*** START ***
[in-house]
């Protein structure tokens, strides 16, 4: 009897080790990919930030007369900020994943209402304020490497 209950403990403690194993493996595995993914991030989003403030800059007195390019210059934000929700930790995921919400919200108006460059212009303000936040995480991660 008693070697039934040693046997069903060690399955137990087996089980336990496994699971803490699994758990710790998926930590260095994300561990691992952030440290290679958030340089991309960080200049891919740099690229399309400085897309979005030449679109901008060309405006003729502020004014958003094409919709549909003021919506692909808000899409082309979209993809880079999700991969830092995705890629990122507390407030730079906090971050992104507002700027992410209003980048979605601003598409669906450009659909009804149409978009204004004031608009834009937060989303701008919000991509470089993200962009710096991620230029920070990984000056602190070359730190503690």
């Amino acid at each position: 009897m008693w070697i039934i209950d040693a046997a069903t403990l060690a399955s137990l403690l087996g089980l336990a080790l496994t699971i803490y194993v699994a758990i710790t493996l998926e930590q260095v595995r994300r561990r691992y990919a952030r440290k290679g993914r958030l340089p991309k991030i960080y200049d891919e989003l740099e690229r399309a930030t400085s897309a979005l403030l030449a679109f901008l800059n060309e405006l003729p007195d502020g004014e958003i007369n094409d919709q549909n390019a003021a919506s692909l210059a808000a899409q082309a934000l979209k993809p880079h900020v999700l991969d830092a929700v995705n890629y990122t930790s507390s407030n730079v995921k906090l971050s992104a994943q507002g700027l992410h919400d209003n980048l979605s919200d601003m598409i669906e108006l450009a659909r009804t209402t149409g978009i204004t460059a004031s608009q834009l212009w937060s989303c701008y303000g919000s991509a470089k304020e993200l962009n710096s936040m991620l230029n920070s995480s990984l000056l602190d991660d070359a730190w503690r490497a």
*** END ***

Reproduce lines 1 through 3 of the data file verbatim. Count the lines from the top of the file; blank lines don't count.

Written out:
[in-house]
């Protein structure tokens, strides 16, 4: 009897080790990919930030007369900020994943209402304020490497 209950403990403690194993493996595995993914991030989003403030800059007195390019210059934000929700930790995921919400919200108006460059212009303000936040995480991660 008693070697039934040693046997069903060690399955137990087996089980336990496994699971803490699994758990710790998926930590260095994300561990691992952030440290290679958030340089991309960080200049891919740099690229399309400085897309979005030449679109901008060309405006003729502020004014958003094409919709549909003021919506692909808000899409082309979209993809880079999700991969830092995705890629990122507390407030730079906090971050992104507002700027992410209003980048979605601003598409669906450009659909009804149409978009204004004031608009834009937060989303701008919000991509470089993200962009710096991620230029920070990984000056602190070359730190503690």
């Amino acid at each position: 009897m008693w070697i039934i209950d040693a046997a069903t403990l060690a399955s137990l403690l087996g089980l336990a080790l496994t699971i803490y194993v699994a758990i710790t493996l998926e930590q260095v595995r994300r561990r691992y990919a952030r440290k290679g993914r958030l340089p991309k991030i960080y200049d891919e989003l740099e690229r399309a930030t400085s897309a979005l403030l030449a679109f901008l800059n060309e405006l003729p007195d502020g004014e958003i007369n094409d919709q549909n390019a003021a919506s692909l210059a808000a899409q082309a934000l979209k993809p880079h900020v999700l991969d830092a929700v995705n890629y990122t930790s507390s407030n730079v995921k906090l971050s992104a994943q507002g700027l992410h919400d209003n980048l979605s919200d601003m598409i669906e108006l450009a659909r009804t209402t149409g978009i204004t460059a004031s608009q834009l212009w937060s989303c701008y303000g919000s991509a470089k304020e993200l962009n710096s936040m991620l230029n920070s995480s990984l000056l602190d991660d070359a730190w503690r490497a």